The fish deodorizing process in U.S. Pat. No. 3,170,794 is based on the use of a protein-modifying fungal enzyme produced by culturing the mold on a substrate of wheat bran. The enzyme is used in digesting eviscerated fish meat in the presence of yeast and sugar.
The process of U.S. Pat. No. 3,561,973 is for the production of a water soluble protein with the addition of fat. This would not produce a high quality fish meal consisting of whole fish and not just the soluble fraction. The process also involves washing and deboning steps which would not be practical or desirable on trash fish.
One objective of this invention is to render it practical to process the freshly caught fish on board ship by a series of simple steps using compact equipment, and then stored for an extended period in liquid form in refrigerated tanks on the ship. This permits the ship to remain at sea for as long as 21 days without spoilage of the fish. When the ship reaches port, the liquefied fish is pumped into storage tanks on shore for final processing, thereby providing a tremendous economical advantage over previous methods.
We have found that the fish can be liquefied easily with proper physical treatment combined with an appropriate enzyme in as little time as 15 minutes. This accelerated liquefication is effected by using relatively heat stable enzymes such as those contained in Novo's product, Alcalase, or similar enzyme products, produced from B. subtilis or othe suitable bacteria. Almost any proteolytic enzyme can be used that will liquefy animal protein and has an optional range of activity at temperatures of 30 Enzymes can be used from various sources such as: plants which yield papain and ficin; animals which furnish trypsin and pepsin; fungi such as Aspergillus orvzae and Aspergillus niger; and bacteria such as Bacillus subtilis and Bacillus licheniformis. The enzyme B. subtilis is preferable to many others in our process because of its relative heat stability.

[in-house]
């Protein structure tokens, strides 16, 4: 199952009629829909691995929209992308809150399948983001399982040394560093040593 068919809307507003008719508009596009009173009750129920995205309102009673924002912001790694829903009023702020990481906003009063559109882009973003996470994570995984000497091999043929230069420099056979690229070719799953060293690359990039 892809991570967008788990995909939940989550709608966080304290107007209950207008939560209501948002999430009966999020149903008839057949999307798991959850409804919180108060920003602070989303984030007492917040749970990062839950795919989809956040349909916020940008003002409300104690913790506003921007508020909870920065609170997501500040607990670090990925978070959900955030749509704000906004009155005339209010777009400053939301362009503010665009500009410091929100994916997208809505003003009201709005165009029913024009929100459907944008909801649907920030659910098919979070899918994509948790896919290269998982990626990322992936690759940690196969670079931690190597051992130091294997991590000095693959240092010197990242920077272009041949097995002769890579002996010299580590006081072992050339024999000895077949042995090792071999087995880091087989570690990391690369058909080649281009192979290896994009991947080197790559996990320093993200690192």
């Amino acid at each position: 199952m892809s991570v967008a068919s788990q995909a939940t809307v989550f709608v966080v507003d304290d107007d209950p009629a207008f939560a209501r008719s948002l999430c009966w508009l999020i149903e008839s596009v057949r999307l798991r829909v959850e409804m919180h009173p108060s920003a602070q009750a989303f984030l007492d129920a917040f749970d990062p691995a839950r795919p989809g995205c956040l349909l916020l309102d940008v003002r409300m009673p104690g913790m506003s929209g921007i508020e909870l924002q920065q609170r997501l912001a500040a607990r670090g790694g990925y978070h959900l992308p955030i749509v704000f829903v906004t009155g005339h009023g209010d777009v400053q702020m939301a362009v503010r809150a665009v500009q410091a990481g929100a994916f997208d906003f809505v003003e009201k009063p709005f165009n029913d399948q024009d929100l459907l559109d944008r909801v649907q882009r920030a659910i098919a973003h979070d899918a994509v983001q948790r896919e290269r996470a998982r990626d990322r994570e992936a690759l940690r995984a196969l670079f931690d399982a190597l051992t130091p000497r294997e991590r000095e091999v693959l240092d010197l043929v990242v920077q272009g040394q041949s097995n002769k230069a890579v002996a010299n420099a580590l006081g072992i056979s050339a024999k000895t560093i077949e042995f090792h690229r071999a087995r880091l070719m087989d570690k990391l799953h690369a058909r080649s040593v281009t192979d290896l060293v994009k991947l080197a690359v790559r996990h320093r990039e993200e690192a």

The degree and length of digestion can be modified by simply increasing or decreasing the amount of enzyme producing the desired results. In our process, temperatures can easily be adjusted as required by the type of proteolytic enzyme used to produce an accelerated digestion, during which a liquid mixture of fish and enzyme is compartmentalized and progressively heated at stepped levels to at least 82 vigorous agitation to effect pasteurization and to inactivate the enzymes.
At the same time, this process renders it unnecessary, or even desirable, to completely solubilize the fish proteins, but rather the protein chains should be modified into fragments that remain in a colloidal form which permits screening out the bones and scales and makes it possible to spray or drum dry it without appreciably damaging the constitutive amino acids and their nutrient value.
It should be pointed out that our process does not require the use of preservatives or antibiotics to keep the liquid fish from bacterial spoiling, but instead, simply a short time pasteurization by heat and a fast cooling of the liquid fish to a temperature slightly above freezing. When kept at this temperature, the product will keep without spoiling for as long as 21 days.
Further objects and characteristics of the invention will appear as the description proceeds when taken in connection with the accompanying drawings, in which
FIG. 1 is a flow diagram of the process according to the invention;
FIG. 2 is a schematic view showing the principal components of a muller or masher employed in the process, and
FIG. 3 is a schematic view showing the principal components of a digester employed in the process.
A description of the various steps of the process follows: